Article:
Why Clowns Are So Scary
With clown attacks hitting the headlines, many people are learning to fear the garish make-up and red nose of the circus bufoon. But phobia of clowns has existed for many years. What is there about clowns that is so frightening for so many people? In this informative article, a leading UK psychotherapist discusses why clowns can produce feelings of dislike and fear.
With clowns and clown attacks making news headlines around the world it's hardly surprising that more and more people are developing a fear of clowns.
But even before this latest phenomenon, a good percentage of the population are known to have suffered from a phobia of clowns - or 'coulrophobia'.
In fact, it's thought that around 2% of the population suffer from clown phobia, with the 'ihateclowns' Facebook page listing almost half a million likes.
Why Are Clowns So Scary?
Perhaps the main reason why clowns can appear so frightening is because the clown's make-up makes it impossible to read genuine human emotion.
In order to feel safe, as sighted people we depend on visual cues, facial expressions especially help us to quickly assess a person's character.
With the clown's painted face we just cannot do that. The person is hiding behind the make-up, and if a person is hiding we might think that he has something to hide - perhaps even something not at all nice.
Menace Behind the Make-Up
We might feel that there's something dark or sinister lurking behind the make-up - as was the case with the American mass murderer John Wayne Gacey who in the 1970s, dressed as a clown called 'Pogo, killed over 35 young people. In fact, Gacey is reported to have said that as a clown "you can get away with murder". He didn't of course, since he was executed for his crimes.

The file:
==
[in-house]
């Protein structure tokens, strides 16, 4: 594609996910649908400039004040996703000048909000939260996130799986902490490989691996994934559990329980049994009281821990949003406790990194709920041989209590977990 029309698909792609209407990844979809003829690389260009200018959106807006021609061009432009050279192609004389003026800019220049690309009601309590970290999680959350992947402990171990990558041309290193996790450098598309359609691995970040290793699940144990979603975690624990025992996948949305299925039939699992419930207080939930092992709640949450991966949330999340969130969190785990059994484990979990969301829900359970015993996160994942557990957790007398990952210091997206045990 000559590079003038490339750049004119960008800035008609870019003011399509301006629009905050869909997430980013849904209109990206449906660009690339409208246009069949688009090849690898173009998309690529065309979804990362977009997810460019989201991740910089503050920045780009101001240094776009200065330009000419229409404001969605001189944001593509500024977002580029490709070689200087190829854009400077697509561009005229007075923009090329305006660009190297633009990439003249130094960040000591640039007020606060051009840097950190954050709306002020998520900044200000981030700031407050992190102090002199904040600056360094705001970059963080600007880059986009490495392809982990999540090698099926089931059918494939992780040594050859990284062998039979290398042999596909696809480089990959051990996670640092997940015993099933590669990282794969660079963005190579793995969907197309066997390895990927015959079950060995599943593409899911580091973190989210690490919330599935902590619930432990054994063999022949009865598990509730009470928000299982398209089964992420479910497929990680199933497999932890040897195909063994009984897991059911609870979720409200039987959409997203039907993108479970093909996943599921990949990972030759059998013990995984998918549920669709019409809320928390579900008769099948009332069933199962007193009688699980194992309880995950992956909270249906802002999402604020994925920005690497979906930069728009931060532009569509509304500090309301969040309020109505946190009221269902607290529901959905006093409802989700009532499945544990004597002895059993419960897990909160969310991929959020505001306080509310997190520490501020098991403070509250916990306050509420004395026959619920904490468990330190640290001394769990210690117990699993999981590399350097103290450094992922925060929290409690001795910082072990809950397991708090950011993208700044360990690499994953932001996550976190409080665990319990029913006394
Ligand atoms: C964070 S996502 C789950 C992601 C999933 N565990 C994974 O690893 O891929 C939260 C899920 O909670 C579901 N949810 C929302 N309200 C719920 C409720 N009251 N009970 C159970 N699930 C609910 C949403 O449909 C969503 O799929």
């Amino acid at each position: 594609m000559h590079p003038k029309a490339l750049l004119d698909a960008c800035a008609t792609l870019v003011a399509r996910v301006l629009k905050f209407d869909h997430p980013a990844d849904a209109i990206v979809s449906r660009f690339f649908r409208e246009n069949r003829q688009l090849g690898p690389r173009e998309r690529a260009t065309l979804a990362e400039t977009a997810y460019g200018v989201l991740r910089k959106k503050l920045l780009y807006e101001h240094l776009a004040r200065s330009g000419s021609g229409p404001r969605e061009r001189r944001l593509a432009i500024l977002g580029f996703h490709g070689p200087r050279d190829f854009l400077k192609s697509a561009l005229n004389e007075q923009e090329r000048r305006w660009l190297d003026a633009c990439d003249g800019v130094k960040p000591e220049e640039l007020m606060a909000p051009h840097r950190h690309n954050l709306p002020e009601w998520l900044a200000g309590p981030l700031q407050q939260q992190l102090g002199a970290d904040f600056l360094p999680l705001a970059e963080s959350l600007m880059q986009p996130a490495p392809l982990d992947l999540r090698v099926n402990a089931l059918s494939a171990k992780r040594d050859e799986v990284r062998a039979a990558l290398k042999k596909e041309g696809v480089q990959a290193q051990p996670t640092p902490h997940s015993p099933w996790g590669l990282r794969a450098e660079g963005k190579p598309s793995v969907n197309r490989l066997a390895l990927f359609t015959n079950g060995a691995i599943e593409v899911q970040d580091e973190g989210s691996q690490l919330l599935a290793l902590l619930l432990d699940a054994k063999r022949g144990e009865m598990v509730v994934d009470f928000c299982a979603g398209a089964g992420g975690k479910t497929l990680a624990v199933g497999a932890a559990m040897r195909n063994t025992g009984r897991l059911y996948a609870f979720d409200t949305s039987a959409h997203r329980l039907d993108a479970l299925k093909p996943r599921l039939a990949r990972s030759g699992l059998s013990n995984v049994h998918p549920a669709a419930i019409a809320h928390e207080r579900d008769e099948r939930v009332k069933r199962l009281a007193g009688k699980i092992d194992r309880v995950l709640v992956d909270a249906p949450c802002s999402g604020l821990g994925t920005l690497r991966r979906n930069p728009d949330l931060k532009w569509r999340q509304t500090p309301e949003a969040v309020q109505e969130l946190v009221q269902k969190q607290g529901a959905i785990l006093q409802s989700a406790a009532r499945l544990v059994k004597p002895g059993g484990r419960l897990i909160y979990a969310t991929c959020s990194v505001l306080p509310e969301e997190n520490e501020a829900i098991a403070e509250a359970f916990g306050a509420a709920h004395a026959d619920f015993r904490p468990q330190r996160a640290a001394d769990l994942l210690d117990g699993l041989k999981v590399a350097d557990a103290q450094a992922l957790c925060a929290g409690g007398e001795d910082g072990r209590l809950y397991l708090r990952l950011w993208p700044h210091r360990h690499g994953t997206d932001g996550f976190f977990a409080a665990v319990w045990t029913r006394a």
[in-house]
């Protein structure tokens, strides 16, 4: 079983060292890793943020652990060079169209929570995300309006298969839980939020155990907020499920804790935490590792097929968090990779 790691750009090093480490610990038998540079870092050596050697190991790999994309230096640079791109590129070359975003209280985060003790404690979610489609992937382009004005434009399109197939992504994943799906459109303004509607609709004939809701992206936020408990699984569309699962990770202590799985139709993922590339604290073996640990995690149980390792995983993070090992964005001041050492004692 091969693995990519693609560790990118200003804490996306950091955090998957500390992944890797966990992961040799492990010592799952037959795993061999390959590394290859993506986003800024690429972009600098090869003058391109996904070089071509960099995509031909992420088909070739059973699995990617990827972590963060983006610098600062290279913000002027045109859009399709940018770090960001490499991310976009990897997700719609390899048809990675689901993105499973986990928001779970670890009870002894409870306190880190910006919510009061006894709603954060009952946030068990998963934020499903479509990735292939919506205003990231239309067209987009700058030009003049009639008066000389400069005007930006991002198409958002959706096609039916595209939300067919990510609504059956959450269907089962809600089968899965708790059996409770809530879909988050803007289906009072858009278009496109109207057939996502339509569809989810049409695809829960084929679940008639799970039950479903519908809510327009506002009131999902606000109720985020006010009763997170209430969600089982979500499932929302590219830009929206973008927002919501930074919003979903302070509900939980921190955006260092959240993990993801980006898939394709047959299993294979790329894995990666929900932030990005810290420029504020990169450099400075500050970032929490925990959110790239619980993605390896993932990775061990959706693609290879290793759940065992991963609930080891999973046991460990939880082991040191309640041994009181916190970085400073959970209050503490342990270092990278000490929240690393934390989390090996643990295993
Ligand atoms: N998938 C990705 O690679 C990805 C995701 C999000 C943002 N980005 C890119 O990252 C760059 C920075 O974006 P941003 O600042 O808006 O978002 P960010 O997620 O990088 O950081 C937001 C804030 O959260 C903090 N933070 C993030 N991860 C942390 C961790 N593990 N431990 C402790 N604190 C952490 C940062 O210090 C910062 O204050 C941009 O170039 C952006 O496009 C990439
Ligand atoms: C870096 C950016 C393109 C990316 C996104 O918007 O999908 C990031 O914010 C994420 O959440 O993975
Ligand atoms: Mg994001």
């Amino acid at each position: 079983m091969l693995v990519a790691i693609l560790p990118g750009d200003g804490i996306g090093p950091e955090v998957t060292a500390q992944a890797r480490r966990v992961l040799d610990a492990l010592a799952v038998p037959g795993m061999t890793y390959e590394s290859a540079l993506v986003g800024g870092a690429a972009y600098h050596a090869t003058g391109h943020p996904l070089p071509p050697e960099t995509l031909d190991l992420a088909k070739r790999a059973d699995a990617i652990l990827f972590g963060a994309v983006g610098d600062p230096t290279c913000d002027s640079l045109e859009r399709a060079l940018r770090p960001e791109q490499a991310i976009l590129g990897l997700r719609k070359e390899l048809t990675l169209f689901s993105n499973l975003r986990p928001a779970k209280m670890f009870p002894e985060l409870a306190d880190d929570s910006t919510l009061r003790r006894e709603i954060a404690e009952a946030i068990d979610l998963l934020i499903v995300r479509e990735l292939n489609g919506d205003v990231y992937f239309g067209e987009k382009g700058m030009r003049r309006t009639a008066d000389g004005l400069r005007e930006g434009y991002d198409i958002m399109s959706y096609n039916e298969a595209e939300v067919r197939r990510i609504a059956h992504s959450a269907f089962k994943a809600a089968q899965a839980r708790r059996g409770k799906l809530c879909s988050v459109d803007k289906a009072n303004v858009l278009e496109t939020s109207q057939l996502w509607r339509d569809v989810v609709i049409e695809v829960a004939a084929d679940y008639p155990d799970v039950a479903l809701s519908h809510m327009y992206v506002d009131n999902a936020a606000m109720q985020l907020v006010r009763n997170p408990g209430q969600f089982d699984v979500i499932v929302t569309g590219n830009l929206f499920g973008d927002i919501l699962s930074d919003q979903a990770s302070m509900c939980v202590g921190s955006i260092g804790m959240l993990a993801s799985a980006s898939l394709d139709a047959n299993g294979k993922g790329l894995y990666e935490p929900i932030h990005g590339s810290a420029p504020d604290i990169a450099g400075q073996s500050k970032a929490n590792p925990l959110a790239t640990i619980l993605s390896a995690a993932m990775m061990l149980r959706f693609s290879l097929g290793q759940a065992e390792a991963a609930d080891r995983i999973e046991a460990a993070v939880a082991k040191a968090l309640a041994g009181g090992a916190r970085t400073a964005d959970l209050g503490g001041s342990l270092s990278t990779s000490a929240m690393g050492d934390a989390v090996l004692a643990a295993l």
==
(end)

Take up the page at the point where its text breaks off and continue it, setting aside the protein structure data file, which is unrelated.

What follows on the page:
The 'menace behind the make-up' is something that the movies have picked up on. Heath Ledger's version of 'The Joker' in the Batman movie for example was made up as a clown, and this made him seem even more menacing, more unsettling.
And of course there is an element of lunacy in the clown's antics, something unpredictable and out of control about them that can be really unsettling, something that perhaps disturbs our sense of 'normality'.
The Cultural Factor
There seems to be a cultural factor in children's response to clowns, however. Research from the University of Sheffield in the UK, for example, found that most children disliked and even feared images of clowns.
While Italian researchers found that children hospitalized for respiratory illnesses got better faster after playing with 'therapeutic clowns'.
Whatever the reason for people's dislike or fear of clowns, the 'clown attacks' now hitting the news will certainly add to this, perhaps for years to come.
Peter Field is a UK hypno-psychotherapist and Fellow of the Royal Society of Health. Please visit Peter Field Hypnotherapy Birmingham for information on services. His range of hypnosis downloads and CDs are now available.
Links: 1. Peter Field Hypnotherapy Birmingham - http://www.peterfieldhypnotherapy.co.uk/ 2. hypnosis downloads - http://www.hypnosiscdmp3downloads.com
This article was published on 13 Oct 2016 and has been viewed 0 times